Friday, May 24, 2024
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Pandemonium over CUET exams: Who’s accountable?

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By Patricia Mukhim

In the age of social media nothing remains an unrevealed secret for too long. The fiasco over the conduct of the Common University Entrance Test (CUET) by the North Eastern Hill University (NEHU) on May 15 is known to everyone across the country and NEHU is scarred for not being able to conduct the examination with due diligence. Is this an attempt by insidious forces to give NEHU a bad name by conducting the examination in such a pathetic manner that it has created a very poor impression of the University? Who is at the top of the administrative ladder who is responsible for the smooth conduct of the CUET? Is it not the Registrar? Did he constitute a team to aid and advise him on how to conduct this public examination? Why is it that the names of 3000 students and their designated classrooms were posted only at one place? Isn’t this asking for a stampede?
One of the things that the NDA Government should take credit for is “disruption.” We understand that disruption is not always bad but what is needed in the case of CUET is non-disruptive creation. True that the purpose of CUET is to balance out the marks that students score in their Class 12 exams since some teachers have the propensity for over-marking and others for under-marking especially when it comes to subjective answers. The idea of CUET may not be bad but as always its implementation is the problem. The other city colleges that held the CUET had smooth sailing. So what was the problem with NEHU? Did the NEHU admin not know that it would have to accommodate 3000 students? If so, what was the reason for the melee? Who will be held accountable for this fiasco? Whoever bungled this must answer for it because the mayhem has caused enormous trauma for hundreds of students, many of them coming from rural areas and having to leave only after completing the first part of the exam. It’s cruel; it’s unforgivable; it’s unjust and it’s inequitable because it favours the city students but is harsh on those coming from a distance.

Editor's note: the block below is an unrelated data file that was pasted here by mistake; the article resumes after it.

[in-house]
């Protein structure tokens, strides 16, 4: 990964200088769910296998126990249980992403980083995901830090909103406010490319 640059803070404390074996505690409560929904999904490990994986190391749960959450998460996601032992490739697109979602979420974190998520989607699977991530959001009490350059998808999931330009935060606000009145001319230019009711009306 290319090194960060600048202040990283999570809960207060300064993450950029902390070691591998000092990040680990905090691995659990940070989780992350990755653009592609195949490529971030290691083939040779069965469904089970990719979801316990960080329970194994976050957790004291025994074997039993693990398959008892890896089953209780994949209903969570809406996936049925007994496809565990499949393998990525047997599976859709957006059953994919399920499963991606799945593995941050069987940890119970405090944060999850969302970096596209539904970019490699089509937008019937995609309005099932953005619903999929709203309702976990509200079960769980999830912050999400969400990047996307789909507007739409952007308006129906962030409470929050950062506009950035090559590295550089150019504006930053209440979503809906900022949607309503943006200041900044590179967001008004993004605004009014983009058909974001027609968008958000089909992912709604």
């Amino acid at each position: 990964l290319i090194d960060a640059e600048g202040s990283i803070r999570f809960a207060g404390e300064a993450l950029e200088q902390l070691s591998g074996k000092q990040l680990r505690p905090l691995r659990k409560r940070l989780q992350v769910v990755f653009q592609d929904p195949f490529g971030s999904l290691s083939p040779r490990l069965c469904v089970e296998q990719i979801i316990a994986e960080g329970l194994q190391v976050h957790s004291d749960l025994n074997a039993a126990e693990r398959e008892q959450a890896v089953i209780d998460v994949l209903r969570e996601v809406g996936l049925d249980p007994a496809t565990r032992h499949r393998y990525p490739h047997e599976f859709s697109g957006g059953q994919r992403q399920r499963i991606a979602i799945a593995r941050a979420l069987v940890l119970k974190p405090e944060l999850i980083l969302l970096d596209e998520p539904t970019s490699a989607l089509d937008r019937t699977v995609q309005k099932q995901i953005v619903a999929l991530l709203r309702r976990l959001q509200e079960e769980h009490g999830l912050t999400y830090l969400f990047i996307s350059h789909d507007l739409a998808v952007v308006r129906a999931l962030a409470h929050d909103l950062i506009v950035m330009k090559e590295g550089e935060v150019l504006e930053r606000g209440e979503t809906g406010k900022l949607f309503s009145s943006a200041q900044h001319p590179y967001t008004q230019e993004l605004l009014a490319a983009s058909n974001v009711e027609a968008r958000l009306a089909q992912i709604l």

Now there are many things that are new to the students appearing for the CUET exams. They apparently had to leave their shoes outside the classroom (examination hall). Girl students wearing earrings had to remove them because of some disruptive technology that is sensitive to metals. It rained fire and brimstone on May 15 around the time of the exams, just as it did on May 16. The inclement weather meant that the temperatures had dipped. Students wearing jackets were told to leave it outside the examination hall. This reminds us of the David Copperfield sort of age when children of the labour class were treated as little less than animals. Some parents narrated their tales of woe and said that their son who had come from the village and was so exhausted by the experience of running from pillar to post to find his designated examination room that he barely wrote anything. Instead, he fell asleep and had to be awakened by a co-examinee sitting by his side. What a predicament this is.
Anyone who reads or hears of this CUET fiasco in NEHU would think that the University has never conducted examinations for students from outside in the past. But the professors claim that several competitive examinations have been held and flawlessly executed by the NEHU staff and teachers. So what’s the problem with the CUET exam and who is going to pay for the mental and emotional trauma caused on that fateful day?